Programs must the OS provided random number generator functions or have interfaces to real hardware random number generators. OS provided random sources if you pay the right money can have hardware behind them. Of course you must have enough random generators to keep the OS/application random usage so the entropy pools remain filled. If you don’t you can fairly much bet at times you encryption will not be randomized.

    Lack of entropy is a serous Linux/Windows server problem. Please note most random number generators devices have problems that they have no Windows drivers. Yes it easy to get a random number generator device/devices for Linux its down right hard and expensive for Windows. Note the word devices you might need more than 1 to keep up with your workload.

    This entropy problem is one of the issues of hosting in the cloud and not being able to inspect the hardware. You can be on servers without hardware to refill entropy so to be open to encryption collapse due to lack of randomness.

  3. oiaohm wrote, “I really would like to see a random number generator that is truly multi source particularly some form of optical effect.”

    To be really random, incoherent, optical devices have to work at a very low rate, thus being prone to interference by thermal noise and the like. One can fire a laser into some absorber and randomly detect photons coming out the other side. Think a counter running at 100MHz and yielding the number of photons emerging per second or such. That may not be uniformly distributed but the time of arrival would be, so have the photons gate the time on the low bits of the clock.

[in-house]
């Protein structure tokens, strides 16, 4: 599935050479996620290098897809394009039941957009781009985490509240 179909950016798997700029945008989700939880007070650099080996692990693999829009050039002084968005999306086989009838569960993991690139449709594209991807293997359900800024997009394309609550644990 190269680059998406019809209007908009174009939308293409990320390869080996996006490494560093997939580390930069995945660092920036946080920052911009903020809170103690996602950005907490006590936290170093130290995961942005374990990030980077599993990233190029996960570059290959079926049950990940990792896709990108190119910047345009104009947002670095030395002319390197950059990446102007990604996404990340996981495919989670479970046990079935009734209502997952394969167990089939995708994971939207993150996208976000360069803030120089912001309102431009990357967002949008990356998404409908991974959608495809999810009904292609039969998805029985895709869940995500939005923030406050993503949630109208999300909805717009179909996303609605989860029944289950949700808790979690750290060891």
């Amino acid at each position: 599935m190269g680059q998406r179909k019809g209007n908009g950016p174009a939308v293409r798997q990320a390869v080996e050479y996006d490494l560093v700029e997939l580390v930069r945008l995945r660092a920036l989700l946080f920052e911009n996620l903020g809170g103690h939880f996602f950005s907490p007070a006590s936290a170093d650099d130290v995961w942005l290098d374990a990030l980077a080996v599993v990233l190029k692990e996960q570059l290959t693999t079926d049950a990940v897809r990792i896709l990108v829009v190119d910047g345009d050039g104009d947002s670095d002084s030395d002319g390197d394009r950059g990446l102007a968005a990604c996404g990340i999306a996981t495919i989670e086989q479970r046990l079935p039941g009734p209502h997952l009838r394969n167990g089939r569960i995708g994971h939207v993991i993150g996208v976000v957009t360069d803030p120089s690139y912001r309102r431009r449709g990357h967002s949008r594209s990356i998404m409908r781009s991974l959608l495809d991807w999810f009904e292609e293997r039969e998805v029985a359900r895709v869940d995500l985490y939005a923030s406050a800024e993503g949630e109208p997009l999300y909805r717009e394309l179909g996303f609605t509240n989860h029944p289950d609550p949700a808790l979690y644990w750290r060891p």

One random source many computers have is the audio input. Just short the input and turn up the gain. All you get is resistor-noise, white noise. Digitize that and take a few low-order bits. Still, this is not enough bandwidth for some purposes. Perhaps with a lot of such generators a good rate could be achieved. Someone could build a chip with a million resistors and multiple ADCs.

  4. oiaohm says:

    Robert Pogson inside most cpus is have random number generator.
    But they are fairly complex black boxes. It can be quite hard to validate that a random generate that you cannot see how it constructed is not stuffed up. There have been historic issues where in cpu random number generators have turned out not to be random.

    OneRNG I do have issues with it. Its not a multi source.
    Really is not that hard to implement a thermal noise(based on a resisters) and Avalanche noise(based on diodes) in the one device. Both of these react differently to radio interference.
    This is the theorys.
    These are ones already on the market. Getting random generator devices for Linux is cheap. Windows kinda expensive.

    Main reason why they are so cheap for Linux is Linux users are not over a barrel. Change to much and Linux user goes for the likes of It generate quite a suitable random source. Digital Cam flux has been tested by CIA for field operatives needing to rig up a random generator quickly. Its surprisingly high quality source. Yes random light proof box, random light(running from battery AC no good) and 1 webcam and some software. This is to generate a constant stream of random. The biggest problem with this it does not fit into server racks neatly and you need to change batteries every so often.

    The right kind of webcam turns out the be the camera the pi takes on it board.

    Fun part is there is another CIA strange one. Webcam again but this time radioactive smoke detector and place in box. Yes the leaking radiation from the smoke detector makes bits turn on in the webcam sensor. So there are quite a few DIY random number generators don’t in fact require you todo any soldering or electronics just environment set up. Part of the crappy setup enhances the uniqueness of output.

    This is what I love about some of the information that comes out. Of course these have been validated by other groups as methods that truly do work. Strange but work.

    I really would like to see a random number generator that is truly multi source particularly some form of optical effect.